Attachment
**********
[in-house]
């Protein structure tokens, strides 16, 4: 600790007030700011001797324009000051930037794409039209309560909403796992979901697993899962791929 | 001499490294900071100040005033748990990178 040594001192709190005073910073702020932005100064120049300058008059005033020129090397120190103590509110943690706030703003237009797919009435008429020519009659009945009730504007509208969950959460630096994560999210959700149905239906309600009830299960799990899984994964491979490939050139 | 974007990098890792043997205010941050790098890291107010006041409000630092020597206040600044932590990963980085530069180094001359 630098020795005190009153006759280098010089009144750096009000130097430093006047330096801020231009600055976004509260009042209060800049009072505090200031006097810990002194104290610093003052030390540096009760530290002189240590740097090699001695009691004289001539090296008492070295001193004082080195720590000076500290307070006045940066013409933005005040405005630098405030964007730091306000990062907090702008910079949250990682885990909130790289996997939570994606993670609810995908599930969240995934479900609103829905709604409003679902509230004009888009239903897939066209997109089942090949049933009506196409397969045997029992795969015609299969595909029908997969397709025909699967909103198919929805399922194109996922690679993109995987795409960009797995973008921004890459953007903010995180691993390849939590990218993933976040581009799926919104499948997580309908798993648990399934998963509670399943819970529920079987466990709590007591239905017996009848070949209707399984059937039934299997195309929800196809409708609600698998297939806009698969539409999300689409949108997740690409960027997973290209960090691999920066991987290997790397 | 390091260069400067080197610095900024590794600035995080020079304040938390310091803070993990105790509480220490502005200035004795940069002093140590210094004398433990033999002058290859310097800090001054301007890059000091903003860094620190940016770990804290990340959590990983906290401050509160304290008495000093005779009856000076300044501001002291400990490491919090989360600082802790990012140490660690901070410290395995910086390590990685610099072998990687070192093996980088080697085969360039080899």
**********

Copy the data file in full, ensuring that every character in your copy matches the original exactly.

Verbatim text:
[in-house]
């Protein structure tokens, strides 16, 4: 600790007030700011001797324009000051930037794409039209309560909403796992979901697993899962791929 | 001499490294900071100040005033748990990178 040594001192709190005073910073702020932005100064120049300058008059005033020129090397120190103590509110943690706030703003237009797919009435008429020519009659009945009730504007509208969950959460630096994560999210959700149905239906309600009830299960799990899984994964491979490939050139 | 974007990098890792043997205010941050790098890291107010006041409000630092020597206040600044932590990963980085530069180094001359 630098020795005190009153006759280098010089009144750096009000130097430093006047330096801020231009600055976004509260009042209060800049009072505090200031006097810990002194104290610093003052030390540096009760530290002189240590740097090699001695009691004289001539090296008492070295001193004082080195720590000076500290307070006045940066013409933005005040405005630098405030964007730091306000990062907090702008910079949250990682885990909130790289996997939570994606993670609810995908599930969240995934479900609103829905709604409003679902509230004009888009239903897939066209997109089942090949049933009506196409397969045997029992795969015609299969595909029908997969397709025909699967909103198919929805399922194109996922690679993109995987795409960009797995973008921004890459953007903010995180691993390849939590990218993933976040581009799926919104499948997580309908798993648990399934998963509670399943819970529920079987466990709590007591239905017996009848070949209707399984059937039934299997195309929800196809409708609600698998297939806009698969539409999300689409949108997740690409960027997973290209960090691999920066991987290997790397 | 390091260069400067080197610095900024590794600035995080020079304040938390310091803070993990105790509480220490502005200035004795940069002093140590210094004398433990033999002058290859310097800090001054301007890059000091903003860094620190940016770990804290990340959590990983906290401050509160304290008495000093005779009856000076300044501001002291400990490491919090989360600082802790990012140490660690901070410290395995910086390590990685610099072998990687070192093996980088080697085969360039080899």